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Cornell University Ergonomics Web

DEA 651: Evaluation of Proposed Ergonomic Workstations in Olin Library

Workstation #1: Evaluation

This page includes evaluation and images of Workstation #1.

Abstract | Workstation #1 | Workstation #2 | Workstation #3

Workstation #4 | Workstation #5 (C) | Existing Workstation

Posture Analysis | Reach Envelope

The main task of the employees who utilize Workstation 1 is data entry. This entails behaviors such as lifting, reaching, typing, mousing, and sitting. The Hayworth workstation is relatively successful in its attempt to comfortably accommodate typing and sitting, but less successful for the tasks of mousing, lifting and reaching.

Book carts loaded in other areas of the library are brought into the workstation, where their contents (including both books and single sheets of paper) are then unloaded onto the worksurface. Each item is lifted from the surface, placed on the document holder, and then transferred to the right side of the computer after the data has been entered.

The employee is able to sit with their knees and feet in a comfortable position, free of obstructions and pressure points. Both the seat surface and backrest can be easily adjusted to a comfortable position.

The task of data entry requires the employee to engage in intermittent typing for extended periods of time. The set-up of the workstation permits the employee to sit with their head upright and facing forward, avoiding strain on the neck. The computer height, tilt, and distance can be changed to accommodate various users. The adjustable, downward-tilted keyboard allows for comfortable positioning of the hands and wrists while typing. However, the lack of support for the hands and lower arm causes the RULA score to increase to 3.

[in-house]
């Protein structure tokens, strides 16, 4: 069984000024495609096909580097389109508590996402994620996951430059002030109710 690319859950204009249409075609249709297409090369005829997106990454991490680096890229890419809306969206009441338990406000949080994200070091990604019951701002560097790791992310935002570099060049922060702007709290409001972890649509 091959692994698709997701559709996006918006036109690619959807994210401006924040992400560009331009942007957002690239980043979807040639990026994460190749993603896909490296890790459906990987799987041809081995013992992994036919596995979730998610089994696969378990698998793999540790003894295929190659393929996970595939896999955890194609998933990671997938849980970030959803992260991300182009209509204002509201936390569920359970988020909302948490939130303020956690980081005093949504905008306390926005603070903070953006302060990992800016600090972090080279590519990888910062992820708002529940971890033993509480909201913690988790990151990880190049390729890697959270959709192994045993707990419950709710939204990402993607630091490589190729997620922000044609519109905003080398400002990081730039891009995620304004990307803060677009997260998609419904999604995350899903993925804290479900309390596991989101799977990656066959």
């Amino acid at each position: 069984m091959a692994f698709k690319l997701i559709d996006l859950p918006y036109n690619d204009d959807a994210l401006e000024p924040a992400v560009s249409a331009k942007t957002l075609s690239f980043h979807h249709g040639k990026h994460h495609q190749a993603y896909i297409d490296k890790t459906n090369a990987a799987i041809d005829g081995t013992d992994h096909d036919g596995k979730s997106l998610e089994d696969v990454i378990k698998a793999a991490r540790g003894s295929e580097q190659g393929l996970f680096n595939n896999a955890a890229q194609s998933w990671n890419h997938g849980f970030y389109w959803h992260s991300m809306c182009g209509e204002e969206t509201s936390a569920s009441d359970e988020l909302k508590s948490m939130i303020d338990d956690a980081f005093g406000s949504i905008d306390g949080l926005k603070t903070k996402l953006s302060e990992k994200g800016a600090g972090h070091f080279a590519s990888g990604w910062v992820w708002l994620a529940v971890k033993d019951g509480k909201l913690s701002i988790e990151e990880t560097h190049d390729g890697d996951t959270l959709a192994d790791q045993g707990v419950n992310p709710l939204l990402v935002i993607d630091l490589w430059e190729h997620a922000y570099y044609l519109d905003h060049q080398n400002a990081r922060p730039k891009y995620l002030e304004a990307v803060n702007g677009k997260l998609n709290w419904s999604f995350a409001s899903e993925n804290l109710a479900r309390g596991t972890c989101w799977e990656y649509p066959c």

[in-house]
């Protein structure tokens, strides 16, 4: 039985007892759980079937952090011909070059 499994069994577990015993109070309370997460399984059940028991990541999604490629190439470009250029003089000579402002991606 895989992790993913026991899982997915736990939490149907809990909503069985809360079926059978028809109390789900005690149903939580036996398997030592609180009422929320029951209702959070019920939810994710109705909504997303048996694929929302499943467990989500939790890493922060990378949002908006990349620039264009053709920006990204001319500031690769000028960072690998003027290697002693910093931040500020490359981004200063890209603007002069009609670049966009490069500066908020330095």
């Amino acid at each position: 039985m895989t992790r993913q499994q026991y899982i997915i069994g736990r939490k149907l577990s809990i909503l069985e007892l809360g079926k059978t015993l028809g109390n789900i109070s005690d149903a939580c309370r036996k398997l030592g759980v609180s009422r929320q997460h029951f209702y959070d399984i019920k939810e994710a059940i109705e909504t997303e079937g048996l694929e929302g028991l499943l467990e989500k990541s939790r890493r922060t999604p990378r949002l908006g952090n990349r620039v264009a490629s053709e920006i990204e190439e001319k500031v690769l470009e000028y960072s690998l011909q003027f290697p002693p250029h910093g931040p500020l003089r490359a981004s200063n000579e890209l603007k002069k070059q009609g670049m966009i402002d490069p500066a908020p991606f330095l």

The use of the touchpad received a score of 3. The non-adjustable position of the touchpad is such that the user's elbow is extended behind the body, which causes strain on the shoulder and forearm (see image).

The task of lifting papers received a RULA score of 4, and reaching for books received a score of 5. These high scores are attributed to the fact that the user must twist their trunk and reach across a long distance in order to obtain an item. The width of the worksurface is too large for the user to comfortably reach materials being used (see reach envelope). For books the problem is magnified due to the increase in force load.

Overall, Workstation 1 accommodated many of the user's needs. However, to optimize workstation comfort level, we recommend the addition of arm/hand support, reduction in workstation width, and repositioning of the touchpad.


A typical book cart used for storing and processing books and serials.


Workstation #1

Click here to see posture study station1.gif (48265 bytes)   setup1.gif (52636 bytes)


Abstract | Workstation #1 | Workstation #2 | Workstation #3

Workstation #4 | Workstation #5 (C) | Existing Workstation

Posture Analysis | Reach Envelope

This page created by DEA 651: Ergonomics, Anthropometrics, and Biomechanics,
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Last updated January 25, 2009